2. Every success and every pitfall hits twice as hard. I don't know if this is the same for everyone, but now that art is both my life and my job, it's harder for me to deal with rejection and missed opportunities. I've spent additional time pulling myself out of emotional lows created by things like not getting into Spectrum, whereas in previous years (I've been accepted and rejected a couple times each) it wasn't as big a deal. On the flip side, successes are even sweeter. When I finish a piece I'm super-proud of, I get an extra boost of energy and confidence.

3. Things you might not think of as work actually are work. By that, I mean that there's so much more to the job of freelance artist than just making art. Making this blog entry is "working." Updating my facebook is sometimes "working." Meeting people, going to galleries to look at art, doing research- all of it is part of the job. Although, I tend to still think of them as fun activities so they don't feel like work.

4. Having a working spouse (or partner/parent/roommate, etc.) seriously cuts down on money stress. No one is truly self-made, but I've heard the joke that "behind every successful artist is an even more successful spouse." Of course that's not true in all cases, but a lot of us do have working partners that make our freelance lifestyles easier, or possible. I think if I lived alone I'd still be able to feed myself on what I earn, but I doubt I'd have any money left over for top-notch art supplies, or a budget for the Illustration Master Class. Also, I've been doing it for a few years- the first year I freelanced part time I wouldn't have been able to support myself at all. Everyone's situation is different, so when I hear people talk about how easy it is for them, I always have to wonder what they're not telling me.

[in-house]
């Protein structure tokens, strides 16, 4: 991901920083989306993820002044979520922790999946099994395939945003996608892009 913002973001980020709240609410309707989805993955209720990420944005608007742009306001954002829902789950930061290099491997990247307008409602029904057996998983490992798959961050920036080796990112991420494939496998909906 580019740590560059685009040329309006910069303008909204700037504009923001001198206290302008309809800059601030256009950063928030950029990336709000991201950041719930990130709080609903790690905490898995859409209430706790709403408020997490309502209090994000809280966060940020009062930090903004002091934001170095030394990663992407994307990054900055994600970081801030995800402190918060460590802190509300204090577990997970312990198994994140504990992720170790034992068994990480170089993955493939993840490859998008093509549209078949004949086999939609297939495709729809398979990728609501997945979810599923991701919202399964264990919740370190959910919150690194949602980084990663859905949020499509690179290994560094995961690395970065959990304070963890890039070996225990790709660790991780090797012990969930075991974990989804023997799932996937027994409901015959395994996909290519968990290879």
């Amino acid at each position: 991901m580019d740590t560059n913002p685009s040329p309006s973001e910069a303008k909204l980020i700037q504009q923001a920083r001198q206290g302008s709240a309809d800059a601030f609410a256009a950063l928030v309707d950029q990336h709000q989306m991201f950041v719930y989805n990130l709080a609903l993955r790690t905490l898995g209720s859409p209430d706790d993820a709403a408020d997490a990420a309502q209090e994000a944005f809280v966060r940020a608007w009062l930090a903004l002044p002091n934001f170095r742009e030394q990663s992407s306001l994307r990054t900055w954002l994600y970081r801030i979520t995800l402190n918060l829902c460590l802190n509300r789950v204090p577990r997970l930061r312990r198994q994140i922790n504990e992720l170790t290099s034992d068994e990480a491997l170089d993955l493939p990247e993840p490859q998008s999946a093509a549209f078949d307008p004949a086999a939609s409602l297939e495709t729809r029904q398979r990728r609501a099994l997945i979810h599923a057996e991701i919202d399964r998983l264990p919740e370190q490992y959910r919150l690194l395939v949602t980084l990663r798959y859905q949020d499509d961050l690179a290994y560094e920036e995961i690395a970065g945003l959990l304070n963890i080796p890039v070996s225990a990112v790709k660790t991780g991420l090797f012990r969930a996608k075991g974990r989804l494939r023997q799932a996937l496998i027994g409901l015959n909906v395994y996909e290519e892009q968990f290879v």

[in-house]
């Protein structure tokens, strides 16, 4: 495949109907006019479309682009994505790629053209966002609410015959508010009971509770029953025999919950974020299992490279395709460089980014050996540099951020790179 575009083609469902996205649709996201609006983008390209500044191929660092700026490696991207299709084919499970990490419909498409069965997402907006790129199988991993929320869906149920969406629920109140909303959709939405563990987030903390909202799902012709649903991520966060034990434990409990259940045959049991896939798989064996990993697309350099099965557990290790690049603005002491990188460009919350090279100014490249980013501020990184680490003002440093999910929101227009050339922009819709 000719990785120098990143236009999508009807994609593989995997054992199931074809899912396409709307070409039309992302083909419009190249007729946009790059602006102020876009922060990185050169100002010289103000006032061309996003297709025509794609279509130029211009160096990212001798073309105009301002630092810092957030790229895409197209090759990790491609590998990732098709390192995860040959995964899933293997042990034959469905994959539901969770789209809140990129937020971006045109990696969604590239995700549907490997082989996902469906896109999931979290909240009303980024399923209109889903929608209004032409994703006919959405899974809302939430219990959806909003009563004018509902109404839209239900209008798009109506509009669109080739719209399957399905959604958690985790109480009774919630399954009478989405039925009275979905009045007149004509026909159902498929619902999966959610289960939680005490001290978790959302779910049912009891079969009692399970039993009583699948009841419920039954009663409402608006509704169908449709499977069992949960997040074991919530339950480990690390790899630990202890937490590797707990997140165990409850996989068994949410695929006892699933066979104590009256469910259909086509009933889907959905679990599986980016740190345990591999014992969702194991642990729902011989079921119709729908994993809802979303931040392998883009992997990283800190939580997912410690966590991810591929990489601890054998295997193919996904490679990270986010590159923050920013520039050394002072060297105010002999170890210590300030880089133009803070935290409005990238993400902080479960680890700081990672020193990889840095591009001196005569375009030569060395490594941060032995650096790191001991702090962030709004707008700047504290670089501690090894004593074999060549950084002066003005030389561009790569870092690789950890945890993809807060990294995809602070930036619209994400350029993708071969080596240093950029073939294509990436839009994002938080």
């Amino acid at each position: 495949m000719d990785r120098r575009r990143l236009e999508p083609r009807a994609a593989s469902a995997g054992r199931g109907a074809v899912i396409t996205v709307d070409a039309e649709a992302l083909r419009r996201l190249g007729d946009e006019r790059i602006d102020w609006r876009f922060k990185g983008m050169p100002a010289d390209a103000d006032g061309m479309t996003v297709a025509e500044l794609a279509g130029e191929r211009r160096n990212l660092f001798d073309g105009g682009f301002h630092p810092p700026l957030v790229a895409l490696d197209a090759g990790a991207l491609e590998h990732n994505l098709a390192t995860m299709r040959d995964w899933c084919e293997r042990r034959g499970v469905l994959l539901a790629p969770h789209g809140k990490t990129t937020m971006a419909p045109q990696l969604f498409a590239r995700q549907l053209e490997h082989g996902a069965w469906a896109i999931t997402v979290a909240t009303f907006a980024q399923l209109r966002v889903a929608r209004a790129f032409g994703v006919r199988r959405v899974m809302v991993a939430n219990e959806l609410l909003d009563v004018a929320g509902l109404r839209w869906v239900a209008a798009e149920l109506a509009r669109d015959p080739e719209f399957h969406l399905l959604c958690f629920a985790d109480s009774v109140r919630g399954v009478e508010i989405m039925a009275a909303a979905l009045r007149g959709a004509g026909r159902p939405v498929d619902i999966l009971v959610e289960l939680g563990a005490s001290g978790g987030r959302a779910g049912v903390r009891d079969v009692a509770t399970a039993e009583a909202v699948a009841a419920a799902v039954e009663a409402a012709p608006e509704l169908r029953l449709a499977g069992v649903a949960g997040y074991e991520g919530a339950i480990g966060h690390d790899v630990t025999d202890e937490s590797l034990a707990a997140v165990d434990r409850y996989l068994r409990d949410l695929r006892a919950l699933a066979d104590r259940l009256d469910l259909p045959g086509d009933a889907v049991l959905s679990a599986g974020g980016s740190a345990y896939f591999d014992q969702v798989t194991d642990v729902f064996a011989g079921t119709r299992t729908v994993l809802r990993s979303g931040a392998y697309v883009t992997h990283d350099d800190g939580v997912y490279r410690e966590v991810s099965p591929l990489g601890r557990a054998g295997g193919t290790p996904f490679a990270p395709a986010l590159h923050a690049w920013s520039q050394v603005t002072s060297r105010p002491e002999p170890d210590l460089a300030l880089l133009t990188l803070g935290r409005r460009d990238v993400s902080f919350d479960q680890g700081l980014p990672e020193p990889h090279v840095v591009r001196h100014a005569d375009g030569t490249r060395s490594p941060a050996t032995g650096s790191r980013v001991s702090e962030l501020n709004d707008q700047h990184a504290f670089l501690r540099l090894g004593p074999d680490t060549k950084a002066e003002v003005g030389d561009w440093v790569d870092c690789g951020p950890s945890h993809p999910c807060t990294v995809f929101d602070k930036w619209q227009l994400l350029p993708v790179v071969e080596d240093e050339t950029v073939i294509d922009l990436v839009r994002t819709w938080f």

5. It's still easy to over-book myself, even with 50 extra hours per week. I just sort of have to laugh about this one. For the longest time I assumed I would get 2x or 3x as much work done if I had all those extra hours free to paint, but of course it hasn't worked out that way. I am producing more, but not 2-3 times more. And I'm not really stressed out about it. I figure if I'm accountable for 100% of my time, I'm accountable for every single thing I do or don't finish- there's no external force to get mad at for keeping me down. As it happens, I've spent some of my extra time on other important things, like going to the gym and cooking better food. I'd say those positive lifestyle changes have been worth it, even though they don't necessarily equal mountains of new paintings. In my next update I'll let you know if it's made me lose any edge in a market teeming with energetic 20-year-olds...

Tuesday, April 10, 2012

Imaginary Landscape

I went to the Smithsonian American Art Museum last week with my husband and my landscape painter cohort Noah Bradley. Having only been there once before (about ten years ago), I didn't realize they had such a large collection of paintings from the Hudson River School- specifically the gigantic opulent landscapes by Moran, Bierstadt, and Church. Admittedly, I left with a touch of landscape fever: